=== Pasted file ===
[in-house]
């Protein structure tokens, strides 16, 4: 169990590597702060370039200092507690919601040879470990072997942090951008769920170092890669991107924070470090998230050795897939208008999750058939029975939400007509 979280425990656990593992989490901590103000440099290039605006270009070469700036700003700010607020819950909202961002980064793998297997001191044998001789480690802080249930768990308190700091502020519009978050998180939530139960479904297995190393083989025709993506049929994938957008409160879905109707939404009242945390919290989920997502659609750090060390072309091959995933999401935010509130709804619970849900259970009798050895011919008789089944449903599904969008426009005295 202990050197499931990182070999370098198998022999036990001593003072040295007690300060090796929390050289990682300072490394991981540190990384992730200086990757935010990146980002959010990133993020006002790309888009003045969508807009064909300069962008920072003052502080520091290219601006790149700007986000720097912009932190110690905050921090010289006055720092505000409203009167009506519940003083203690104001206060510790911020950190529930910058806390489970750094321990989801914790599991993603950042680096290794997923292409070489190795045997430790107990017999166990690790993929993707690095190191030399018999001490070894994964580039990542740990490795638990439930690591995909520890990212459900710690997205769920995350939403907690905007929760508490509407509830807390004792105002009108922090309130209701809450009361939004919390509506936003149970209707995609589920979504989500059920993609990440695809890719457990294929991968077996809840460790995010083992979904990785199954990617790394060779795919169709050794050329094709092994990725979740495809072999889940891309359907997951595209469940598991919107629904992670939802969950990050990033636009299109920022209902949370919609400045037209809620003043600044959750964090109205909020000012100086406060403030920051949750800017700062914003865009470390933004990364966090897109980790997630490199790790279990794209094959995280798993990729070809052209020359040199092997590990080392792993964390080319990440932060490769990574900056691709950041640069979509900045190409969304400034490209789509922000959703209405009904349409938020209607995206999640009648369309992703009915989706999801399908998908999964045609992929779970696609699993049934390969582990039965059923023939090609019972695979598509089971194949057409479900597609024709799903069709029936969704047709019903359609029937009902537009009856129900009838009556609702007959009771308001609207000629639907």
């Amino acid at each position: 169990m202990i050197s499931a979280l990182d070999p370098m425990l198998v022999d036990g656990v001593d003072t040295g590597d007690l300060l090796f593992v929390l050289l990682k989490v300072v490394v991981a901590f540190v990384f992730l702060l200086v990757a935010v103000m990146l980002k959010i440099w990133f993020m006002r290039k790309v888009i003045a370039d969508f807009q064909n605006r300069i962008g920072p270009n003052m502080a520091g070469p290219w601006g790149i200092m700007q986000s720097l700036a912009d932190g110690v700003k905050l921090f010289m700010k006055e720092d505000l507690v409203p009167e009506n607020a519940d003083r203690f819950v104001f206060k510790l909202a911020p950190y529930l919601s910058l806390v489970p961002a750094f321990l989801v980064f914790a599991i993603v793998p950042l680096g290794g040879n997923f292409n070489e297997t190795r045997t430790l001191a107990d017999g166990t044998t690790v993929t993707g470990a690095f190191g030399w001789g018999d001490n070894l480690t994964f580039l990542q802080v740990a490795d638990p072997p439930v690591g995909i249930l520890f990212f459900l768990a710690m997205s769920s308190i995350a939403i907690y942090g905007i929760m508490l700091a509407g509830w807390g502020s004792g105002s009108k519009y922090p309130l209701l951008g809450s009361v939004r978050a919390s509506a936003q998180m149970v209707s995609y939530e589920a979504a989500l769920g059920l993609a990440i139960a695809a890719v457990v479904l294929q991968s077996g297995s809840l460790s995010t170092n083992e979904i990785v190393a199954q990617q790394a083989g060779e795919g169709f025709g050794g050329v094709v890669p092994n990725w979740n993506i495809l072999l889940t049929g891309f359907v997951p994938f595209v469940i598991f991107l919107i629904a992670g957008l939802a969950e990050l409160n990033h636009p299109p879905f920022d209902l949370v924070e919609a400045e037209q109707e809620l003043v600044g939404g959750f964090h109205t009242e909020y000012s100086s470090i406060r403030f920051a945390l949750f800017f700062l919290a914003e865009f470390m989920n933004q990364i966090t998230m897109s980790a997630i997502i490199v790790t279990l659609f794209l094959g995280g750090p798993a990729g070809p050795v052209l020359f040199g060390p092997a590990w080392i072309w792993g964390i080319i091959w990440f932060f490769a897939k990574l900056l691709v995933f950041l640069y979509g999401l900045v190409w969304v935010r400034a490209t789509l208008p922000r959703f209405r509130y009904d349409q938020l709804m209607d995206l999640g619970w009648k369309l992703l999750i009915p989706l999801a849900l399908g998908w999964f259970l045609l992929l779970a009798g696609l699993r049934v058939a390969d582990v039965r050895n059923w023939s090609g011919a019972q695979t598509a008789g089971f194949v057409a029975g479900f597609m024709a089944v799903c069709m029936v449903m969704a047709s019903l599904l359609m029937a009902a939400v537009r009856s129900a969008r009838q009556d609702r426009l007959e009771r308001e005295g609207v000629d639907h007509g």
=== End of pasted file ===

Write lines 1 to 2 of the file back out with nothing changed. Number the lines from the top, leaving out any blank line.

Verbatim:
[in-house]
């Protein structure tokens, strides 16, 4: 169990590597702060370039200092507690919601040879470990072997942090951008769920170092890669991107924070470090998230050795897939208008999750058939029975939400007509 979280425990656990593992989490901590103000440099290039605006270009070469700036700003700010607020819950909202961002980064793998297997001191044998001789480690802080249930768990308190700091502020519009978050998180939530139960479904297995190393083989025709993506049929994938957008409160879905109707939404009242945390919290989920997502659609750090060390072309091959995933999401935010509130709804619970849900259970009798050895011919008789089944449903599904969008426009005295 202990050197499931990182070999370098198998022999036990001593003072040295007690300060090796929390050289990682300072490394991981540190990384992730200086990757935010990146980002959010990133993020006002790309888009003045969508807009064909300069962008920072003052502080520091290219601006790149700007986000720097912009932190110690905050921090010289006055720092505000409203009167009506519940003083203690104001206060510790911020950190529930910058806390489970750094321990989801914790599991993603950042680096290794997923292409070489190795045997430790107990017999166990690790993929993707690095190191030399018999001490070894994964580039990542740990490795638990439930690591995909520890990212459900710690997205769920995350939403907690905007929760508490509407509830807390004792105002009108922090309130209701809450009361939004919390509506936003149970209707995609589920979504989500059920993609990440695809890719457990294929991968077996809840460790995010083992979904990785199954990617790394060779795919169709050794050329094709092994990725979740495809072999889940891309359907997951595209469940598991919107629904992670939802969950990050990033636009299109920022209902949370919609400045037209809620003043600044959750964090109205909020000012100086406060403030920051949750800017700062914003865009470390933004990364966090897109980790997630490199790790279990794209094959995280798993990729070809052209020359040199092997590990080392792993964390080319990440932060490769990574900056691709950041640069979509900045190409969304400034490209789509922000959703209405009904349409938020209607995206999640009648369309992703009915989706999801399908998908999964045609992929779970696609699993049934390969582990039965059923023939090609019972695979598509089971194949057409479900597609024709799903069709029936969704047709019903359609029937009902537009009856129900009838009556609702007959009771308001609207000629639907």